- Phisher emails are usually NOT personalized, but they can be. Valid messages from your financial institution or e-Commerce company are generally personalized, but always call to check if you are unsure.
Travis Credit Union will never send you an email asking for you to provide confidential information. Please do not click on any link embedded in an email you do not recognize or is suspect – to avoid having malware installed on your computer.
If you receive a seemingly suspicious email claiming to be from Travis Credit Union, please call our Member Service Center at (707) 449-4000 or (800) 877-8328.
Credit and Debit cards are the easiest and safest way to carry money while you are traveling. The following travel tips can help you enjoy your trip and keep your cards safe.
- Before departing, check your cards expiration date and be sure you have sufficient funds in your account and all payments are up-to-date
- Make photocopies of your card and store the documents somewhere safe
- Keep cards and cash in a separate place – that way you lower the risk of losing everything
- In crowded areas, hold wallets and bags close to your body use a money belt if possible
- Use safety deposit boxes or room safes in hotels, if provided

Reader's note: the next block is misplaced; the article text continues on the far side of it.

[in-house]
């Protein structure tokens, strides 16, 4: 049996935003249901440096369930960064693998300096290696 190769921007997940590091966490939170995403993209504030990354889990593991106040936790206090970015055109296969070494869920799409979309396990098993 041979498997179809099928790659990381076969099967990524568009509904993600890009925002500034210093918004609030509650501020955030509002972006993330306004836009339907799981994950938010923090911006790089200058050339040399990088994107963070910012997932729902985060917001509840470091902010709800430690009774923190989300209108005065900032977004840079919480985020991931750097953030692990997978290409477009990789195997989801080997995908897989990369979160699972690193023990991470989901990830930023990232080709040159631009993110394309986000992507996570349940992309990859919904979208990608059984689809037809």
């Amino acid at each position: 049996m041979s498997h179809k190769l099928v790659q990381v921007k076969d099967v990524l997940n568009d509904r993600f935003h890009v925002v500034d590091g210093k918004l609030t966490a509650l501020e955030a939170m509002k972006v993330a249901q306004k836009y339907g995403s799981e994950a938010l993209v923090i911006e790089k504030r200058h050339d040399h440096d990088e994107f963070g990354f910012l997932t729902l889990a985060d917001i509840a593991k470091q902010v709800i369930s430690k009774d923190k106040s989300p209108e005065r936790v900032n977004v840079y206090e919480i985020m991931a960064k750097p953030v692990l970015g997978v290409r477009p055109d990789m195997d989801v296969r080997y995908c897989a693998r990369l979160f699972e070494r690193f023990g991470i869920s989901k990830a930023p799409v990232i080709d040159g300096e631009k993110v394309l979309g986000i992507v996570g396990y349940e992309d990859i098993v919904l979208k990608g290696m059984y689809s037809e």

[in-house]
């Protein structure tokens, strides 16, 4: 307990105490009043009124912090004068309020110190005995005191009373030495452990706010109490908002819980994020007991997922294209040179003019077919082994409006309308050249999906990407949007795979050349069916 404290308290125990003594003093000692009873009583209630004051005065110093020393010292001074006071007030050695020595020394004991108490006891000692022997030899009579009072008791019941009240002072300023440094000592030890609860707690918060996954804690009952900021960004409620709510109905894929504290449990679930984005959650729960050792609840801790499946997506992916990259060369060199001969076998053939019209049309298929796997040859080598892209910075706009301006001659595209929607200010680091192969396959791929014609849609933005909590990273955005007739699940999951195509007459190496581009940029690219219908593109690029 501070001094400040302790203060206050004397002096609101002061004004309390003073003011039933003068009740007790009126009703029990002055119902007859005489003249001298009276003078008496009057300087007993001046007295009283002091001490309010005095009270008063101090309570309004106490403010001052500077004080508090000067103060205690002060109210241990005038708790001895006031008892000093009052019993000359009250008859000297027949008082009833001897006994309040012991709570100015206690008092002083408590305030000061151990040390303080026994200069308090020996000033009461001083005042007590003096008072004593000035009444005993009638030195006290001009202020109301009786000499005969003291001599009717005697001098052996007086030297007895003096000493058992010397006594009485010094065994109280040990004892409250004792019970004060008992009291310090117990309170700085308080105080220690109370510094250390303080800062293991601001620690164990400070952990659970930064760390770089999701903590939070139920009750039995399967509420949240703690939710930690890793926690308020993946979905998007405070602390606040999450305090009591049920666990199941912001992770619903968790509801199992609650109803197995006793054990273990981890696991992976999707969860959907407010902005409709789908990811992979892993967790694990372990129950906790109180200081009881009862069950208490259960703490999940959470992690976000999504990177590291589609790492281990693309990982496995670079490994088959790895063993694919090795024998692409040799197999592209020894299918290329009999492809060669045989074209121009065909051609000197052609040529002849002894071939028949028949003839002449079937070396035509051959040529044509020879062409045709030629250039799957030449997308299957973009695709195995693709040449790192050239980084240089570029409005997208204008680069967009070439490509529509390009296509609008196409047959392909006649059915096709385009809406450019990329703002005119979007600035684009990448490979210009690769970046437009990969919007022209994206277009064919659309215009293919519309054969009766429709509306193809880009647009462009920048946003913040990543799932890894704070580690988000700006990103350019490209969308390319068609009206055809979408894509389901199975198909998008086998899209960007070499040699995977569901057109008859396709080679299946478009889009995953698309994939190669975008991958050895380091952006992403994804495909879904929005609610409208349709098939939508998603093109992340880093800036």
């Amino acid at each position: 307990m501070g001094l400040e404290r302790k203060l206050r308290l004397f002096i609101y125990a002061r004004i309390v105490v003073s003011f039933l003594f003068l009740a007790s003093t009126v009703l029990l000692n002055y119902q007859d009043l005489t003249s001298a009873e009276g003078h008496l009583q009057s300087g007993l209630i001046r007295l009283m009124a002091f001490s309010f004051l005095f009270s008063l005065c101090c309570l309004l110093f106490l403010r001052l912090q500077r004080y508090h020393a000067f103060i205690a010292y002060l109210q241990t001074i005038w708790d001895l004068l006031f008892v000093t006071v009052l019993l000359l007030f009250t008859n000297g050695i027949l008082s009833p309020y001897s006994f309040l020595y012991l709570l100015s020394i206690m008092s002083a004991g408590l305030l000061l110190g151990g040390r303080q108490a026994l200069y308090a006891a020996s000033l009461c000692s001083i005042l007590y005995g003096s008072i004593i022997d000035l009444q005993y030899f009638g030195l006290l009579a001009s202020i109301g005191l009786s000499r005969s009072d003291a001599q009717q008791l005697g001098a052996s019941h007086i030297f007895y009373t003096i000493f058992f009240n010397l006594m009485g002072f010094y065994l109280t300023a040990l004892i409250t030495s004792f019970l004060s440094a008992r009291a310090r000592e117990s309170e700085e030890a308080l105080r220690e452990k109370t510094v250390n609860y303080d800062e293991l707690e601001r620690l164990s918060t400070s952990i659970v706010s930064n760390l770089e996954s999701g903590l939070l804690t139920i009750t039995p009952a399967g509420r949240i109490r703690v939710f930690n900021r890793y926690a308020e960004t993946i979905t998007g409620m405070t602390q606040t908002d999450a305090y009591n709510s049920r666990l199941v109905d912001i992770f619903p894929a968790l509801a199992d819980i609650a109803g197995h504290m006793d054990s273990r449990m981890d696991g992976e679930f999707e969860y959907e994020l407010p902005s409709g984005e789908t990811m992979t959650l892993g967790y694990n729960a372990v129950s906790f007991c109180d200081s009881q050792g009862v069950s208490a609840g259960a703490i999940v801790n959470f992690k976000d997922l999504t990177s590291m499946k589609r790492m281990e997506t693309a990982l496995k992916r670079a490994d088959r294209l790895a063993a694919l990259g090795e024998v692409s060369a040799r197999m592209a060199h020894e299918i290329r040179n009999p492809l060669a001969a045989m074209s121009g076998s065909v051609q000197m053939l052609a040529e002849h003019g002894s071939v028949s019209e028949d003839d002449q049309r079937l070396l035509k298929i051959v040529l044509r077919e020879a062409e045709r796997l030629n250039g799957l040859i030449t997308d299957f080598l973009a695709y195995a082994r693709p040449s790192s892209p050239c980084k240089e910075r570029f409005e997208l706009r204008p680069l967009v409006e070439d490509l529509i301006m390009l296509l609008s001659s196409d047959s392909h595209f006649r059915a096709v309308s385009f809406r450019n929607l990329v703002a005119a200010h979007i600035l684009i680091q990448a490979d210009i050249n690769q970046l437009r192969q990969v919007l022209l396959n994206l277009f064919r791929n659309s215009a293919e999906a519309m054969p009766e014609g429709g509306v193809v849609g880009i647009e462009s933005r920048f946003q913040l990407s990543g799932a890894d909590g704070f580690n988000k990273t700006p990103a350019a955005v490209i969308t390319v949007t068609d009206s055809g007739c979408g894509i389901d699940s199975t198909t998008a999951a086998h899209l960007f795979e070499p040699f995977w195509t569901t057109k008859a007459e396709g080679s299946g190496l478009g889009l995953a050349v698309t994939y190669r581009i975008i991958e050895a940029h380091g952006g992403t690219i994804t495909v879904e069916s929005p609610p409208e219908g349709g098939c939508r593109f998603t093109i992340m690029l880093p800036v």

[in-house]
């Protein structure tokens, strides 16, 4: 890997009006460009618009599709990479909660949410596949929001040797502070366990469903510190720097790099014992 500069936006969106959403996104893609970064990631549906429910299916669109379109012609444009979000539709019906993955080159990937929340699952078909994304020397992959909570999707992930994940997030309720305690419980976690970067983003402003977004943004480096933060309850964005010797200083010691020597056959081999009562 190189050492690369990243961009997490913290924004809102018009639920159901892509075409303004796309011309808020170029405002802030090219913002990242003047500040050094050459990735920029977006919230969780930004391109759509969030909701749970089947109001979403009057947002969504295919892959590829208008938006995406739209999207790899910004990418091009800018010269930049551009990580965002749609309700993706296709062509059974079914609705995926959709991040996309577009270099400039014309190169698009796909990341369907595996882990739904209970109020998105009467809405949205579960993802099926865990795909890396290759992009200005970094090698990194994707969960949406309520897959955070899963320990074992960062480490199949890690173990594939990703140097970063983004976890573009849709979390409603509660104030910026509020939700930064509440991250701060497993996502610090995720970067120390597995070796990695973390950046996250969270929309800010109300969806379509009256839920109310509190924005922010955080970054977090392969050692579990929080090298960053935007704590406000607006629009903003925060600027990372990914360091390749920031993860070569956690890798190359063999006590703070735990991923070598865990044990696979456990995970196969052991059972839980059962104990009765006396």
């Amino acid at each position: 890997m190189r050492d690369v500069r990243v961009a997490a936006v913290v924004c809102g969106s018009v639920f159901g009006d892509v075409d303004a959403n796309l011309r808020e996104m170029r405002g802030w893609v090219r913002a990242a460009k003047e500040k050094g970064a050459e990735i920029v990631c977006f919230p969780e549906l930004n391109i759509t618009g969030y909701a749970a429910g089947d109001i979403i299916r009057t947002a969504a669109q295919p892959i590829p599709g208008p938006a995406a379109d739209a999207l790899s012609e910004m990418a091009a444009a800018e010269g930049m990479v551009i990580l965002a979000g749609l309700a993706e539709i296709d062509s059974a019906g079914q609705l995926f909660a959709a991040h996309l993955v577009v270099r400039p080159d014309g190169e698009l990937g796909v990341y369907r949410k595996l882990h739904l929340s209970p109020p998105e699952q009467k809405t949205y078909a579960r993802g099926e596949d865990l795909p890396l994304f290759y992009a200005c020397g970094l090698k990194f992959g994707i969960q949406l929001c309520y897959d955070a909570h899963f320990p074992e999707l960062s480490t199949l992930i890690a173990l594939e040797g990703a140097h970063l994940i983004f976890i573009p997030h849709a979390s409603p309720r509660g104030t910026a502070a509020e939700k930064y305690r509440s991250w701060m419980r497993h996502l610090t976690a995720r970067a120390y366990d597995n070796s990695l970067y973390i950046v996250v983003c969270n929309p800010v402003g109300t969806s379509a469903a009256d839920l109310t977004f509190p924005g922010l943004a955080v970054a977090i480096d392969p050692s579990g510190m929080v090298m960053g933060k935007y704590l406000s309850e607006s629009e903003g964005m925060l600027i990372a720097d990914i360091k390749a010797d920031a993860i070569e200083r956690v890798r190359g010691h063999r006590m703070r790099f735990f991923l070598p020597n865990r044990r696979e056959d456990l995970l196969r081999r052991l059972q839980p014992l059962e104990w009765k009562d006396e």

- When you pay with card, check the information on the sales receipt. You are liable for the amount written in the box labeled Total, so make sure it is filled in before you sign
- Memorize your personal identification number (PIN) if you are planning to withdraw local currency from a cash machine and be sure to shield the key pad with you hand as you enter your PIN
- Ask us to place a travel notice on your account specifying your destination and travel dates so your card activity doesn’t appear suspicious or unusual while you are traveling
If possible, let us know your alternate phone number while you are traveling.
Online Shopping Safety Tips
- Only shop at Internet merchants you know and trust; when in doubt, check with the Better Business Bureau
- Register your card with MasterCard Secure Code or Verified by Visa and create a password so your identity can be authenticated and verified once your card is used at a participating online merchant
- Beware of emails marked-down prices on popular gadgets, software or other gifts; if the price sounds too good to be true, it probably is